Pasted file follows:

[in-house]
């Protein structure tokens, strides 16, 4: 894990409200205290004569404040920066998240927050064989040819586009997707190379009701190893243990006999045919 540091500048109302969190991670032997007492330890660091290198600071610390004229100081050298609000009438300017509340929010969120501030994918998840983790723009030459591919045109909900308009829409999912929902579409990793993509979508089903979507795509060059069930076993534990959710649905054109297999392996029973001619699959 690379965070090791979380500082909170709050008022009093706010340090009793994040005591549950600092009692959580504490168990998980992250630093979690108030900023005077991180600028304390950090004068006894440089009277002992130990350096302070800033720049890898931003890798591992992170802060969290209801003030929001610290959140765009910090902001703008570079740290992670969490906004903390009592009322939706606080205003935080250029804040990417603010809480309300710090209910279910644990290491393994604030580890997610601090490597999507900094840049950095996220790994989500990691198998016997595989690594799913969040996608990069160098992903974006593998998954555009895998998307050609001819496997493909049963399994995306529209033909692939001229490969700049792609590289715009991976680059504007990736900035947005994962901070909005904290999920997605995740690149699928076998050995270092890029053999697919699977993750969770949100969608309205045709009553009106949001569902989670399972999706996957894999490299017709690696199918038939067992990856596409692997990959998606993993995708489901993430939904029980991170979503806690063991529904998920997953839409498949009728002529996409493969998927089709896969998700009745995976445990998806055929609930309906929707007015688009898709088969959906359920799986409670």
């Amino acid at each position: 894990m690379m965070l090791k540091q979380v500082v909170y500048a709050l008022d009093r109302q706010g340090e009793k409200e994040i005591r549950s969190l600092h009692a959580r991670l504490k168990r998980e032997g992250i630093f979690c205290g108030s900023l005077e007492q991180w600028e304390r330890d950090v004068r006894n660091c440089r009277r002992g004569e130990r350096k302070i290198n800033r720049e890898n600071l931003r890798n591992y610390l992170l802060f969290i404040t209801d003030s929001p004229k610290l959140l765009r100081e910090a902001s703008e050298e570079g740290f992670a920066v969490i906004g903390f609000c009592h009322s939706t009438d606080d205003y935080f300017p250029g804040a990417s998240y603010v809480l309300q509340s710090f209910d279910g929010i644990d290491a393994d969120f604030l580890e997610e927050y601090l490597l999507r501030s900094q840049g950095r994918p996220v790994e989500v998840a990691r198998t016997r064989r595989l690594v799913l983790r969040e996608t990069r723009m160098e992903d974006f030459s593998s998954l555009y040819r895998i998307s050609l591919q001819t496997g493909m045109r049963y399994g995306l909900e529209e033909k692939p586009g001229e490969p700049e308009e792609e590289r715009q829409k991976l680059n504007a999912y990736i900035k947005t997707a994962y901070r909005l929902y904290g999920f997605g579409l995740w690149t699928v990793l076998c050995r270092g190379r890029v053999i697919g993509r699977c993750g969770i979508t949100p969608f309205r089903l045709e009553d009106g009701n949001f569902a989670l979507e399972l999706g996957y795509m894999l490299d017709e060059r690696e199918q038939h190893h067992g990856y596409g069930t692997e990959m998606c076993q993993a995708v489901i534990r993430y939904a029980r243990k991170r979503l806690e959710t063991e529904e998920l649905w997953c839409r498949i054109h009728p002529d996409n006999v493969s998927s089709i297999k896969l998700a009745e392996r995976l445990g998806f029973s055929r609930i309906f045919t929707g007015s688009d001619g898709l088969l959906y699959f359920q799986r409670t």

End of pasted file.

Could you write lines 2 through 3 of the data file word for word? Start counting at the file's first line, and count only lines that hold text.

């Protein structure tokens, strides 16, 4: 894990409200205290004569404040920066998240927050064989040819586009997707190379009701190893243990006999045919 540091500048109302969190991670032997007492330890660091290198600071610390004229100081050298609000009438300017509340929010969120501030994918998840983790723009030459591919045109909900308009829409999912929902579409990793993509979508089903979507795509060059069930076993534990959710649905054109297999392996029973001619699959 690379965070090791979380500082909170709050008022009093706010340090009793994040005591549950600092009692959580504490168990998980992250630093979690108030900023005077991180600028304390950090004068006894440089009277002992130990350096302070800033720049890898931003890798591992992170802060969290209801003030929001610290959140765009910090902001703008570079740290992670969490906004903390009592009322939706606080205003935080250029804040990417603010809480309300710090209910279910644990290491393994604030580890997610601090490597999507900094840049950095996220790994989500990691198998016997595989690594799913969040996608990069160098992903974006593998998954555009895998998307050609001819496997493909049963399994995306529209033909692939001229490969700049792609590289715009991976680059504007990736900035947005994962901070909005904290999920997605995740690149699928076998050995270092890029053999697919699977993750969770949100969608309205045709009553009106949001569902989670399972999706996957894999490299017709690696199918038939067992990856596409692997990959998606993993995708489901993430939904029980991170979503806690063991529904998920997953839409498949009728002529996409493969998927089709896969998700009745995976445990998806055929609930309906929707007015688009898709088969959906359920799986409670």
């Amino acid at each position: 894990m690379m965070l090791k540091q979380v500082v909170y500048a709050l008022d009093r109302q706010g340090e009793k409200e994040i005591r549950s969190l600092h009692a959580r991670l504490k168990r998980e032997g992250i630093f979690c205290g108030s900023l005077e007492q991180w600028e304390r330890d950090v004068r006894n660091c440089r009277r002992g004569e130990r350096k302070i290198n800033r720049e890898n600071l931003r890798n591992y610390l992170l802060f969290i404040t209801d003030s929001p004229k610290l959140l765009r100081e910090a902001s703008e050298e570079g740290f992670a920066v969490i906004g903390f609000c009592h009322s939706t009438d606080d205003y935080f300017p250029g804040a990417s998240y603010v809480l309300q509340s710090f209910d279910g929010i644990d290491a393994d969120f604030l580890e997610e927050y601090l490597l999507r501030s900094q840049g950095r994918p996220v790994e989500v998840a990691r198998t016997r064989r595989l690594v799913l983790r969040e996608t990069r723009m160098e992903d974006f030459s593998s998954l555009y040819r895998i998307s050609l591919q001819t496997g493909m045109r049963y399994g995306l909900e529209e033909k692939p586009g001229e490969p700049e308009e792609e590289r715009q829409k991976l680059n504007a999912y990736i900035k947005t997707a994962y901070r909005l929902y904290g999920f997605g579409l995740w690149t699928v990793l076998c050995r270092g190379r890029v053999i697919g993509r699977c993750g969770i979508t949100p969608f309205r089903l045709e009553d009106g009701n949001f569902a989670l979507e399972l999706g996957y795509m894999l490299d017709e060059r690696e199918q038939h190893h067992g990856y596409g069930t692997e990959m998606c076993q993993a995708v489901i534990r993430y939904a029980r243990k991170r979503l806690e959710t063991e529904e998920l649905w997953c839409r498949i054109h009728p002529d996409n006999v493969s998927s089709i297999k896969l998700a009745e392996r995976l445990g998806f029973s055929r609930i309906f045919t929707g007015s688009d001619g898709l088969l959906y699959f359920q799986r409670t």